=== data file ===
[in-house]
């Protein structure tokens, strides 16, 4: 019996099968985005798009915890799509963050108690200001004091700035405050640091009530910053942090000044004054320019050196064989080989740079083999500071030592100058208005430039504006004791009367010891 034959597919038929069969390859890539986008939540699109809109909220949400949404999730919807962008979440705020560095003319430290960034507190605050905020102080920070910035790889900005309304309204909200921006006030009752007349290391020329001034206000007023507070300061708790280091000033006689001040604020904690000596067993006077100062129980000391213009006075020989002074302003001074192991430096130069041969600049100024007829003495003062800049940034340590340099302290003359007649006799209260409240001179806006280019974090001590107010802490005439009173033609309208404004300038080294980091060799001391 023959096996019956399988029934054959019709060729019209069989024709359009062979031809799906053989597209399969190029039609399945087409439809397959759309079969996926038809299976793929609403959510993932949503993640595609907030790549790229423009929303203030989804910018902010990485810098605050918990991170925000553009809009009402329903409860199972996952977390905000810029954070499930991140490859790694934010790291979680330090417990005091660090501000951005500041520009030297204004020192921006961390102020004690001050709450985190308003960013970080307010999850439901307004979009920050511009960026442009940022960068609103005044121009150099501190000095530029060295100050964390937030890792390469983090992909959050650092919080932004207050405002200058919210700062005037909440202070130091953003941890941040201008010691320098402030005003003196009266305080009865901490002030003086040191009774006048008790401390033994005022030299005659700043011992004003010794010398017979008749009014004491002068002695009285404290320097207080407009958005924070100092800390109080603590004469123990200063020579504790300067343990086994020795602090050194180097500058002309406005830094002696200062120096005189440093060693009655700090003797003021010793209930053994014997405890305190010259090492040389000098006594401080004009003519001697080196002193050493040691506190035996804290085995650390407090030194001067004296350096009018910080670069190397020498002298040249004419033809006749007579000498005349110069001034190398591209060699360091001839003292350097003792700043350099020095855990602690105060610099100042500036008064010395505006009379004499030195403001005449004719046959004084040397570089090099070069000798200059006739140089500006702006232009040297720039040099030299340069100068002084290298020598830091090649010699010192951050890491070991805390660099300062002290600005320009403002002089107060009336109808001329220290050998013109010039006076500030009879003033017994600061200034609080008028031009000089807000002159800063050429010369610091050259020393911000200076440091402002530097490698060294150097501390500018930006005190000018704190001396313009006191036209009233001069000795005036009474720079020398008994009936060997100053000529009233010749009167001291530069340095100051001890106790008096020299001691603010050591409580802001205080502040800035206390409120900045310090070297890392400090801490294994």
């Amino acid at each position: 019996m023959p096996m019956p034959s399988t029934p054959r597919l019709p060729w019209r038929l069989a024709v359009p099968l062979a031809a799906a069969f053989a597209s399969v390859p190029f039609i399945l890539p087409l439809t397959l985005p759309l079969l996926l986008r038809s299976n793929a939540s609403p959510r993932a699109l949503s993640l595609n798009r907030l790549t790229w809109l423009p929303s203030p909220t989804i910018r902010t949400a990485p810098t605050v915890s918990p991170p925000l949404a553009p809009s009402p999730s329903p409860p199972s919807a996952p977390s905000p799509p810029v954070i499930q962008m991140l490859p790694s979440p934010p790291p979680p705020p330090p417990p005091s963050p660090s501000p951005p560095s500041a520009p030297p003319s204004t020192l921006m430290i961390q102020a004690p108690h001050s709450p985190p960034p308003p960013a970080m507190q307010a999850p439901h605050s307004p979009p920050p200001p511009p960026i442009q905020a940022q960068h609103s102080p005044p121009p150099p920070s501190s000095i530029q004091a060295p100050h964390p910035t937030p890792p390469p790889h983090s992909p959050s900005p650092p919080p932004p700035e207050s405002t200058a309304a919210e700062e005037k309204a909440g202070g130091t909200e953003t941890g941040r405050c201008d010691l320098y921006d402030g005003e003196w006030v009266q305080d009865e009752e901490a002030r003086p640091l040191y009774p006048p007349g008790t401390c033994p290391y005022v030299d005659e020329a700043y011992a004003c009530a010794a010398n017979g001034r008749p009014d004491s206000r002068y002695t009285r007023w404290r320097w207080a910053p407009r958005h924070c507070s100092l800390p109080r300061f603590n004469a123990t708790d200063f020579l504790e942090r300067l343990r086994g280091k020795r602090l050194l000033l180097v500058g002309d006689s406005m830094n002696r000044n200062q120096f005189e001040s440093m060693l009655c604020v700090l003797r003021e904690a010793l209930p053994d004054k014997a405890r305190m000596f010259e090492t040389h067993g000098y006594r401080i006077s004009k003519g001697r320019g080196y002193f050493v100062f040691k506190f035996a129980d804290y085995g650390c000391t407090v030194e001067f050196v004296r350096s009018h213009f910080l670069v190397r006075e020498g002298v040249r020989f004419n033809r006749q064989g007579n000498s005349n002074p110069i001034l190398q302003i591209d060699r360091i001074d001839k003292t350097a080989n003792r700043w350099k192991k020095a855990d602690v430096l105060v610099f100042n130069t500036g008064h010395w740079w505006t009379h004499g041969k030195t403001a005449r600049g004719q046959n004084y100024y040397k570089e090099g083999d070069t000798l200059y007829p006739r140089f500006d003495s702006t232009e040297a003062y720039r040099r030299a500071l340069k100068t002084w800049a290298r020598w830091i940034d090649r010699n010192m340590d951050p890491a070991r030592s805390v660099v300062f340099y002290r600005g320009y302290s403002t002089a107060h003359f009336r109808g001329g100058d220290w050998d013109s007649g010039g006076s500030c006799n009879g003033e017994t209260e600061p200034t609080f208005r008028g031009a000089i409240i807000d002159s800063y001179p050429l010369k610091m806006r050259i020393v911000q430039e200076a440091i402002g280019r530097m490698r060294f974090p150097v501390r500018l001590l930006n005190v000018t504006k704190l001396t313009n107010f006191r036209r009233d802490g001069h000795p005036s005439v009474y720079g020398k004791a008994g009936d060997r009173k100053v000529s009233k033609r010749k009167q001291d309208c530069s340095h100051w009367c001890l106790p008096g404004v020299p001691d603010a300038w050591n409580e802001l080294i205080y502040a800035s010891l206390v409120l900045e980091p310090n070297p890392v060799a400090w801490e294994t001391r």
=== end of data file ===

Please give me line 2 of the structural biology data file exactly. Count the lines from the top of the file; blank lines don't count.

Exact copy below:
């Protein structure tokens, strides 16, 4: 019996099968985005798009915890799509963050108690200001004091700035405050640091009530910053942090000044004054320019050196064989080989740079083999500071030592100058208005430039504006004791009367010891 034959597919038929069969390859890539986008939540699109809109909220949400949404999730919807962008979440705020560095003319430290960034507190605050905020102080920070910035790889900005309304309204909200921006006030009752007349290391020329001034206000007023507070300061708790280091000033006689001040604020904690000596067993006077100062129980000391213009006075020989002074302003001074192991430096130069041969600049100024007829003495003062800049940034340590340099302290003359007649006799209260409240001179806006280019974090001590107010802490005439009173033609309208404004300038080294980091060799001391 023959096996019956399988029934054959019709060729019209069989024709359009062979031809799906053989597209399969190029039609399945087409439809397959759309079969996926038809299976793929609403959510993932949503993640595609907030790549790229423009929303203030989804910018902010990485810098605050918990991170925000553009809009009402329903409860199972996952977390905000810029954070499930991140490859790694934010790291979680330090417990005091660090501000951005500041520009030297204004020192921006961390102020004690001050709450985190308003960013970080307010999850439901307004979009920050511009960026442009940022960068609103005044121009150099501190000095530029060295100050964390937030890792390469983090992909959050650092919080932004207050405002200058919210700062005037909440202070130091953003941890941040201008010691320098402030005003003196009266305080009865901490002030003086040191009774006048008790401390033994005022030299005659700043011992004003010794010398017979008749009014004491002068002695009285404290320097207080407009958005924070100092800390109080603590004469123990200063020579504790300067343990086994020795602090050194180097500058002309406005830094002696200062120096005189440093060693009655700090003797003021010793209930053994014997405890305190010259090492040389000098006594401080004009003519001697080196002193050493040691506190035996804290085995650390407090030194001067004296350096009018910080670069190397020498002298040249004419033809006749007579000498005349110069001034190398591209060699360091001839003292350097003792700043350099020095855990602690105060610099100042500036008064010395505006009379004499030195403001005449004719046959004084040397570089090099070069000798200059006739140089500006702006232009040297720039040099030299340069100068002084290298020598830091090649010699010192951050890491070991805390660099300062002290600005320009403002002089107060009336109808001329220290050998013109010039006076500030009879003033017994600061200034609080008028031009000089807000002159800063050429010369610091050259020393911000200076440091402002530097490698060294150097501390500018930006005190000018704190001396313009006191036209009233001069000795005036009474720079020398008994009936060997100053000529009233010749009167001291530069340095100051001890106790008096020299001691603010050591409580802001205080502040800035206390409120900045310090070297890392400090801490294994």